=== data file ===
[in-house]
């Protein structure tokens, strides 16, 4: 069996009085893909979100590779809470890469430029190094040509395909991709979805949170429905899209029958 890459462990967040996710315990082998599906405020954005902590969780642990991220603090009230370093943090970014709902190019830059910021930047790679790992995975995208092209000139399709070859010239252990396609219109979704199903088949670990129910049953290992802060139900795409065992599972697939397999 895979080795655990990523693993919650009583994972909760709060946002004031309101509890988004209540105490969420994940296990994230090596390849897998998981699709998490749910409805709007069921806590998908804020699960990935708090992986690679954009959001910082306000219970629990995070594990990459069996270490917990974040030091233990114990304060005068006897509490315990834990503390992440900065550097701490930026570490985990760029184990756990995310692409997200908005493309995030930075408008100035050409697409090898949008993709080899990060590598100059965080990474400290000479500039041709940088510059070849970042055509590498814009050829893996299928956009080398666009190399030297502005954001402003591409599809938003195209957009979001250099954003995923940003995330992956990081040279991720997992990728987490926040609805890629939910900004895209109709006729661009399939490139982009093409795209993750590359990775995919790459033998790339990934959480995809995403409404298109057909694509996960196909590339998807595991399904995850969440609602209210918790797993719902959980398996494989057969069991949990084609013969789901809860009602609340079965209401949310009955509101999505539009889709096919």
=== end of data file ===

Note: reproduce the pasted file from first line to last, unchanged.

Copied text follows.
[in-house]
């Protein structure tokens, strides 16, 4: 069996009085893909979100590779809470890469430029190094040509395909991709979805949170429905899209029958 890459462990967040996710315990082998599906405020954005902590969780642990991220603090009230370093943090970014709902190019830059910021930047790679790992995975995208092209000139399709070859010239252990396609219109979704199903088949670990129910049953290992802060139900795409065992599972697939397999 895979080795655990990523693993919650009583994972909760709060946002004031309101509890988004209540105490969420994940296990994230090596390849897998998981699709998490749910409805709007069921806590998908804020699960990935708090992986690679954009959001910082306000219970629990995070594990990459069996270490917990974040030091233990114990304060005068006897509490315990834990503390992440900065550097701490930026570490985990760029184990756990995310692409997200908005493309995030930075408008100035050409697409090898949008993709080899990060590598100059965080990474400290000479500039041709940088510059070849970042055509590498814009050829893996299928956009080398666009190399030297502005954001402003591409599809938003195209957009979001250099954003995923940003995330992956990081040279991720997992990728987490926040609805890629939910900004895209109709006729661009399939490139982009093409795209993750590359990775995919790459033998790339990934959480995809995403409404298109057909694509996960196909590339998807595991399904995850969440609602209210918790797993719902959980398996494989057969069991949990084609013969789901809860009602609340079965209401949310009955509101999505539009889709096919």